|RAHAL, OMAR - Arkansas Children'S Nutrition Research Center (ACNC)|
|JOHN MARK, PABONA - Arkansas Children'S Nutrition Research Center (ACNC)|
|SU, YING - Dana-Farber Cancer Institute|
|FOX, RENEE - Arkansas Children'S Nutrition Research Center (ACNC)|
|HENNINGS, LEAH - University Arkansas For Medical Sciences (UAMS)|
|ROGERS, THEODORE - Arkansas Children'S Nutrition Research Center (ACNC)|
|NAGARAJAN, SHANMUGAM - Arkansas Children'S Nutrition Research Center (ACNC)|
|SIMMEN, ROSALIA - Arkansas Children'S Nutrition Research Center (ACNC)|
Submitted to: Cancer Research
Publication Type: Abstract Only
Publication Acceptance Date: 9/9/2010
Publication Date: 12/15/2010
Citation: Rahal, O., John Mark, P., Su, Y., Fox, R., Hennings, L., Rogers, T., Nagarajan, S., Simmen, R.C. 2010. Regulation of mammary stem cell population with dietary intake of soy protein isolate reveals novel mechanisms for diet-mediated control of mammary tumorigenesis. Cancer Research. 70(24):99s.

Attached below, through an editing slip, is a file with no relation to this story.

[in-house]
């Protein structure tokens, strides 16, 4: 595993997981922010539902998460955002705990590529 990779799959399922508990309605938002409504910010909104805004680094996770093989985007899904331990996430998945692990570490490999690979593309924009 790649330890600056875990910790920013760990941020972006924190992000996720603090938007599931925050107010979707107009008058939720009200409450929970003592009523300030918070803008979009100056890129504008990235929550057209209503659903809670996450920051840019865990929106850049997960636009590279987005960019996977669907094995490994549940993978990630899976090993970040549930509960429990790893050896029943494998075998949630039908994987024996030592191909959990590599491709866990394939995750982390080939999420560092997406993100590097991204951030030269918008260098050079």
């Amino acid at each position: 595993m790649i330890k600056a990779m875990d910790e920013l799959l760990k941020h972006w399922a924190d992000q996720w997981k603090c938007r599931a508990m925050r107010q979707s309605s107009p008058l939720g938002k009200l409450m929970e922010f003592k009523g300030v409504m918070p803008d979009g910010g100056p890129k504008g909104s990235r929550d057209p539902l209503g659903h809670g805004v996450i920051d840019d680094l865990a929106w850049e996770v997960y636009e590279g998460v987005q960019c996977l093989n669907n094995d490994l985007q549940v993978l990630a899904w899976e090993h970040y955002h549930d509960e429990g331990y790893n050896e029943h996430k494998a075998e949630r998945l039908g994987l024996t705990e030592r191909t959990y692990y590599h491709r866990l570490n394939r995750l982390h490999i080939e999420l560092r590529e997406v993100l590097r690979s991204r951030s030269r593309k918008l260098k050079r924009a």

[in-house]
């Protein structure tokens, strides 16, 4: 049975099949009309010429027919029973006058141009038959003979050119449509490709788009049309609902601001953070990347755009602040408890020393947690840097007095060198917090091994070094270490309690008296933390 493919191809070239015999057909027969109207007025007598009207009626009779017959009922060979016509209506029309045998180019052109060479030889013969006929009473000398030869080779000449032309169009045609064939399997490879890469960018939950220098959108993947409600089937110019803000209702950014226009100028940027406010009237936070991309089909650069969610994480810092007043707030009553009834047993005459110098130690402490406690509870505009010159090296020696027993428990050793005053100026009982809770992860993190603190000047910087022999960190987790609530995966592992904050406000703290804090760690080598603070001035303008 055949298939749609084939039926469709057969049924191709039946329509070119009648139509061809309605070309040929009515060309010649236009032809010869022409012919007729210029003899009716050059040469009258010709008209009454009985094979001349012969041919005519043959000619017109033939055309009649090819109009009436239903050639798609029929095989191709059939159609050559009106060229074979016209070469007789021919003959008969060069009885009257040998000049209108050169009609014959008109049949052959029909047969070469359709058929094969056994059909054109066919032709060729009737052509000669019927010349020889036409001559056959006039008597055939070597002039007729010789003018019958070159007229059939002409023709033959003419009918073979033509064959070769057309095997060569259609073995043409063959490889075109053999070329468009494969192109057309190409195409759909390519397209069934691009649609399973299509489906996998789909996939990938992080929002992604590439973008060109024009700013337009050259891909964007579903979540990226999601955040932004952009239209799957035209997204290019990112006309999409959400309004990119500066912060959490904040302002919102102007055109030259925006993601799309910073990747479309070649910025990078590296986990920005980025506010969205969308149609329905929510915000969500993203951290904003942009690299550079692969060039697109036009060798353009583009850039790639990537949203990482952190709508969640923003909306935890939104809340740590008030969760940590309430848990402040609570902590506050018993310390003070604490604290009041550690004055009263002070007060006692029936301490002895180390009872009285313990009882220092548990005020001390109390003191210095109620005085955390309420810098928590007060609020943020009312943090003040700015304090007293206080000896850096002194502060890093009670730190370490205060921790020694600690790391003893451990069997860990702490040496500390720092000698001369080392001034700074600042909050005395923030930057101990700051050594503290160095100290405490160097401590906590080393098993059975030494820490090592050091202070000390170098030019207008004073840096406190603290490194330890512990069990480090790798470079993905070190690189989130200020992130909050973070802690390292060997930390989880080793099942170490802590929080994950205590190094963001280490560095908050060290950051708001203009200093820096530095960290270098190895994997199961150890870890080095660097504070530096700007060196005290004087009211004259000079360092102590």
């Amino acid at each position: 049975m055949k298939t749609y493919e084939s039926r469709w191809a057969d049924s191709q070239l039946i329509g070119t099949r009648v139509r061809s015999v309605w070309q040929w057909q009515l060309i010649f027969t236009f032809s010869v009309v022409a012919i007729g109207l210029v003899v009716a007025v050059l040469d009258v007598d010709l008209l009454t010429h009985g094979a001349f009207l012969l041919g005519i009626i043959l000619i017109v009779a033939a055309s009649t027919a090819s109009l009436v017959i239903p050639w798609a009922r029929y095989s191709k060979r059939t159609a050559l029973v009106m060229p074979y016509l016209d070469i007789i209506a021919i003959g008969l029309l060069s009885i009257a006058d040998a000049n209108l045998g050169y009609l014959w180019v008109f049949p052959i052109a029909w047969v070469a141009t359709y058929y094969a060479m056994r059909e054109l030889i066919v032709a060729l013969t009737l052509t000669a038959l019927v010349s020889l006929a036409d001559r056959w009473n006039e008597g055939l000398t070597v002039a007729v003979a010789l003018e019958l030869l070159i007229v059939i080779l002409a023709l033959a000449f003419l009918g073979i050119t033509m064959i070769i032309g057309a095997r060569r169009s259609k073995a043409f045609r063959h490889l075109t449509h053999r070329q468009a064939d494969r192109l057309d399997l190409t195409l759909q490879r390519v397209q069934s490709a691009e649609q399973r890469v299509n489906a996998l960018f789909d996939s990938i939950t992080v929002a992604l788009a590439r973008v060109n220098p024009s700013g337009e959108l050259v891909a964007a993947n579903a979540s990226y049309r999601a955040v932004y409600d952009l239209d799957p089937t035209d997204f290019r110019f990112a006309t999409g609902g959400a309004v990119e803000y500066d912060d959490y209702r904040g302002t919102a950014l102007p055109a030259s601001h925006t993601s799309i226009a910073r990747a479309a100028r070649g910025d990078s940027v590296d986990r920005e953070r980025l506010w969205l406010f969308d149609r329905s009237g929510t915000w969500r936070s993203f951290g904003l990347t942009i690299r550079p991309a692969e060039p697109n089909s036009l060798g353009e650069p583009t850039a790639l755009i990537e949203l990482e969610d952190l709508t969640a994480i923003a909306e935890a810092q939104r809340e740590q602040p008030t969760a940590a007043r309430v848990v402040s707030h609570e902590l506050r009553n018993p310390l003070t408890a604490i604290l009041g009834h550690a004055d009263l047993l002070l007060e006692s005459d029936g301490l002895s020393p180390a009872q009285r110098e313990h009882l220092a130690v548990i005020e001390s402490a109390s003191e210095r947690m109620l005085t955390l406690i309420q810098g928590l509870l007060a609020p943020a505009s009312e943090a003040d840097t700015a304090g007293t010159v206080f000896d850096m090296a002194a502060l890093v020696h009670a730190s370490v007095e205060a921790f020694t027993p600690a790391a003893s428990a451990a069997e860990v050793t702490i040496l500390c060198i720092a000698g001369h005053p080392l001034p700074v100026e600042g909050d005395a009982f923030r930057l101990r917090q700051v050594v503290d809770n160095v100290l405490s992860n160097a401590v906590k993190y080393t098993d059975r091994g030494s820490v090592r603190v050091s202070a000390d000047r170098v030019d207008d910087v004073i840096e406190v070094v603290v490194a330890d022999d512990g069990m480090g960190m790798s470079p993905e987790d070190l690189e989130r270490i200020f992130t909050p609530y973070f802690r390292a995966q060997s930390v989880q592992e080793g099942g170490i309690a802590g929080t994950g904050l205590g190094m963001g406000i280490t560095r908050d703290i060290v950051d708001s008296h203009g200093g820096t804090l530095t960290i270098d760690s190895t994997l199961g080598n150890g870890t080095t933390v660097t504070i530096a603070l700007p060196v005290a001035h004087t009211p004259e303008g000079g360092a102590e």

Technical Abstract: Breast cancer risk is highly modified by environmental factors including diet. Previously, we showed that dietary intake of soy protein isolate (SPI) decreased mammary tumor incidence and increased mammary tumor latency in rats relative to those fed a control casein (CAS) diet, when exposed to the chemical carcinogen NMU. Mammary tumor preventive effects by SPI were associated with up-regulation of the tumor suppressor PTEN and down-regulation of the oncogenic Wnt-signaling components in mammary epithelial cells (MECs) leading to enhanced differentiation. Given that breast cancer is considered to be initiated by SCs with tumorigenic potential, termed cancer stem cells (CSCs), and mammary over-expression of Wnt-1 in mice causes spontaneous breast tumors due to the expansion of mammary CSCs, we hypothesized that diet may alter the mammary SC population to effect mammary tumor prevention. Here, we investigated SPI effects relative to CAS, on mammary tumor development in MMTV-Wnt 1-Transgenic (Tg) female mice and on the mammary SC population in virgin wildtype (WT) and pre-neoplastic Tg female mice. Tumor incidence at 8 months of age of Tg mice fed SPI (n=32) was lower than those fed CAS (51.6% vs.71%; p=0.08) (n=33). Interestingly, tumor latency in SPI-fed Tg mice was shorter than for the CAS-fed group (4.4 vs. 5.6 months; P<0.05). Tumor growth rate was similar for the diet groups. To evaluate SPI effects relative to CAS, on mammary SC population, epithelial cells from mammary tissues were isolated from WT (PND 100) and Tg (PND75) mice. The percentage of mammary SCs was quantified by fluorescence activated cell sorting analysis of MECs based on their expression of mouse mammary SC markers (CD29 and CD24) within the Lineage negative (Lin-) population (CD45-, TER119-, CD31-). The Lin-CD29hiCD24hi subpopulation in MECs was expanded by two-fold in WT mice fed SPI post-weaning relative to those fed CAS. Similarly, the SC population was increased by 1.5-fold in MECs of Tg mice fed SPI relative to the CAS group. Mammary glands of WT mice exposed to SPI had higher levels of tumor suppressor PTEN and E-cadherin proteins at puberty (PND35) and at adulthood (PND50) and lower beta-catenin protein expression at PND50, over those of the CAS group. Our findings provide the first report of dietary effects on the SC population in MECs in vivo. The dichotomy of SPI effects on tumor outcome in mammary tissues with dysregulated Wnt signaling maybe related to the loss of the complex regulatory grid between PTEN and Wnt/beta-catenin pathways, both of which control stem cell fate. The possibility that diet can influence tumor progression at the level of the SC population suggests the important contribution of nutrition to the etiology of breast cancer and to the early management of breast health.